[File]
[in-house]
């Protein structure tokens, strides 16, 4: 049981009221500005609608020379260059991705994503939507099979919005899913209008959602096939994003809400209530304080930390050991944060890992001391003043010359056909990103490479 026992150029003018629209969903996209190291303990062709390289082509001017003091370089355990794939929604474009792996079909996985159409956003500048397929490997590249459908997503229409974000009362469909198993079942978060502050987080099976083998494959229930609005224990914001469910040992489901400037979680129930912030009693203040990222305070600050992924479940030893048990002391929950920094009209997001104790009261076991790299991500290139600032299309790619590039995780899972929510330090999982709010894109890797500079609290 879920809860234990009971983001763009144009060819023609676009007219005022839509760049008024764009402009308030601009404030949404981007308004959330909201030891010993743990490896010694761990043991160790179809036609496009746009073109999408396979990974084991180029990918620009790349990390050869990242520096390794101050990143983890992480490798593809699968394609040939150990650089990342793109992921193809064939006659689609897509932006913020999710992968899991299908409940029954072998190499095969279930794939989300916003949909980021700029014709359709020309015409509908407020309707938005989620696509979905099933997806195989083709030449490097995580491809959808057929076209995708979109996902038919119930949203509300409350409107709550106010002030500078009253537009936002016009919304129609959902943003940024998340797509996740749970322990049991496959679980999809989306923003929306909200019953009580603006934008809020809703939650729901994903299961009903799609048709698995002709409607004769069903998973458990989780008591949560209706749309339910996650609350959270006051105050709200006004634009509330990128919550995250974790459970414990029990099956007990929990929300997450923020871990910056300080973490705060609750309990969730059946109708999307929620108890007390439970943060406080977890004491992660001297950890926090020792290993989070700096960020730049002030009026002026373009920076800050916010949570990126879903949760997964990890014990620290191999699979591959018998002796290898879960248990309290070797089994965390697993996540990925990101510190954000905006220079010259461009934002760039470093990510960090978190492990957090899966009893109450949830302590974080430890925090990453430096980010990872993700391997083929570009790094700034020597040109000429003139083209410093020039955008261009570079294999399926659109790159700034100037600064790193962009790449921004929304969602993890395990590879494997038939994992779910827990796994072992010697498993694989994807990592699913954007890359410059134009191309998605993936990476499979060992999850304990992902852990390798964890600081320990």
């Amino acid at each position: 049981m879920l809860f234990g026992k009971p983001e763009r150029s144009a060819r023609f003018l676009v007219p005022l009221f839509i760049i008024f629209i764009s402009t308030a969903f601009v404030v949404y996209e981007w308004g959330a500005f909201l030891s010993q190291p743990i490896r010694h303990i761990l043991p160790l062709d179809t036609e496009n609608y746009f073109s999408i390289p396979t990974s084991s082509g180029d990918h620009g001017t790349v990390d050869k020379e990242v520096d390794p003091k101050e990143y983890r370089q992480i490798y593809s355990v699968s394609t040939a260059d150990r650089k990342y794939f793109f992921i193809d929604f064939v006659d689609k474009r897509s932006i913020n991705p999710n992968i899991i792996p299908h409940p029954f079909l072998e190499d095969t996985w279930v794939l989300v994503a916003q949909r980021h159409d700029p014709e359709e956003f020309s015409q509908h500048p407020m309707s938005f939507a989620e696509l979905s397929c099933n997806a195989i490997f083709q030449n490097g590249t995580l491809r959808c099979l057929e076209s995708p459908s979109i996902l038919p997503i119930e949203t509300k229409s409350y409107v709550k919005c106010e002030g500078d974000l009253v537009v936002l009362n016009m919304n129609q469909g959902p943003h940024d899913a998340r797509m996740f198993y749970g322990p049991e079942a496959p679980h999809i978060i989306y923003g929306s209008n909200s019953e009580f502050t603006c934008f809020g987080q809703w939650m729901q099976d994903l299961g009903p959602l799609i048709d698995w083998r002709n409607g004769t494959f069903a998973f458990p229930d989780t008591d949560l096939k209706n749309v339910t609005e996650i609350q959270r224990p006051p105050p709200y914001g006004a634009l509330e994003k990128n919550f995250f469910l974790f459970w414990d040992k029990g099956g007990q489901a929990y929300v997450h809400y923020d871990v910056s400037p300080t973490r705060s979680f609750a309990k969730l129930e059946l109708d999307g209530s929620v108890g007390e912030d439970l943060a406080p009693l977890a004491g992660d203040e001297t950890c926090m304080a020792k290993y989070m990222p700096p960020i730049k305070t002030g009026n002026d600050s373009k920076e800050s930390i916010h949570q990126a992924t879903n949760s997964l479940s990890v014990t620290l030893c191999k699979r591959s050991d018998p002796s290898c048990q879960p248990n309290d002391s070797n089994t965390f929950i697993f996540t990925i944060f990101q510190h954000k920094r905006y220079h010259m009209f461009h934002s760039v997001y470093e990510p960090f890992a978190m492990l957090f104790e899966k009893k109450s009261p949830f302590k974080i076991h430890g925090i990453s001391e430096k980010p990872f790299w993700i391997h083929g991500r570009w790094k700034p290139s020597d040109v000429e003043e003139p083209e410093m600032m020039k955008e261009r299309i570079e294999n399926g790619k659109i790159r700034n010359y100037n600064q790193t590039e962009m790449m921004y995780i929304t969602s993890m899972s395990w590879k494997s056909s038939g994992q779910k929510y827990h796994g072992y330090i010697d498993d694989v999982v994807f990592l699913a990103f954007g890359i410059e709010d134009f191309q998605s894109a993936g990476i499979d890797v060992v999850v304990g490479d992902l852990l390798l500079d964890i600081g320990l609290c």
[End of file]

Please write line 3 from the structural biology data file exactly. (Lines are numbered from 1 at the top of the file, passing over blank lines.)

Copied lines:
């Amino acid at each position: 049981m879920l809860f234990g026992k009971p983001e763009r150029s144009a060819r023609f003018l676009v007219p005022l009221f839509i760049i008024f629209i764009s402009t308030a969903f601009v404030v949404y996209e981007w308004g959330a500005f909201l030891s010993q190291p743990i490896r010694h303990i761990l043991p160790l062709d179809t036609e496009n609608y746009f073109s999408i390289p396979t990974s084991s082509g180029d990918h620009g001017t790349v990390d050869k020379e990242v520096d390794p003091k101050e990143y983890r370089q992480i490798y593809s355990v699968s394609t040939a260059d150990r650089k990342y794939f793109f992921i193809d929604f064939v006659d689609k474009r897509s932006i913020n991705p999710n992968i899991i792996p299908h409940p029954f079909l072998e190499d095969t996985w279930v794939l989300v994503a916003q949909r980021h159409d700029p014709e359709e956003f020309s015409q509908h500048p407020m309707s938005f939507a989620e696509l979905s397929c099933n997806a195989i490997f083709q030449n490097g590249t995580l491809r959808c099979l057929e076209s995708p459908s979109i996902l038919p997503i119930e949203t509300k229409s409350y409107v709550k919005c106010e002030g500078d974000l009253v537009v936002l009362n016009m919304n129609q469909g959902p943003h940024d899913a998340r797509m996740f198993y749970g322990p049991e079942a496959p679980h999809i978060i989306y923003g929306s209008n909200s019953e009580f502050t603006c934008f809020g987080q809703w939650m729901q099976d994903l299961g009903p959602l799609i048709d698995w083998r002709n409607g004769t494959f069903a998973f458990p229930d989780t008591d949560l096939k209706n749309v339910t609005e996650i609350q959270r224990p006051p105050p709200y914001g006004a634009l509330e994003k990128n919550f995250f469910l974790f459970w414990d040992k029990g099956g007990q489901a929990y929300v997450h809400y923020d871990v910056s400037p300080t973490r705060s979680f609750a309990k969730l129930e059946l109708d999307g209530s929620v108890g007390e912030d439970l943060a406080p009693l977890a004491g992660d203040e001297t950890c926090m304080a020792k290993y989070m990222p700096p960020i730049k305070t002030g009026n002026d600050s373009k920076e800050s930390i916010h949570q990126a992924t879903n949760s997964l479940s990890v014990t620290l030893c191999k699979r591959s050991d018998p002796s290898c048990q879960p248990n309290d002391s070797n089994t965390f929950i697993f996540t990925i944060f990101q510190h954000k920094r905006y220079h010259m009209f461009h934002s760039v997001y470093e990510p960090f890992a978190m492990l957090f104790e899966k009893k109450s009261p949830f302590k974080i076991h430890g925090i990453s001391e430096k980010p990872f790299w993700i391997h083929g991500r570009w790094k700034p290139s020597d040109v000429e003043e003139p083209e410093m600032m020039k955008e261009r299309i570079e294999n399926g790619k659109i790159r700034n010359y100037n600064q790193t590039e962009m790449m921004y995780i929304t969602s993890m899972s395990w590879k494997s056909s038939g994992q779910k929510y827990h796994g072992y330090i010697d498993d694989v999982v994807f990592l699913a990103f954007g890359i410059e709010d134009f191309q998605s894109a993936g990476i499979d890797v060992v999850v304990g490479d992902l852990l390798l500079d964890i600081g320990l609290c």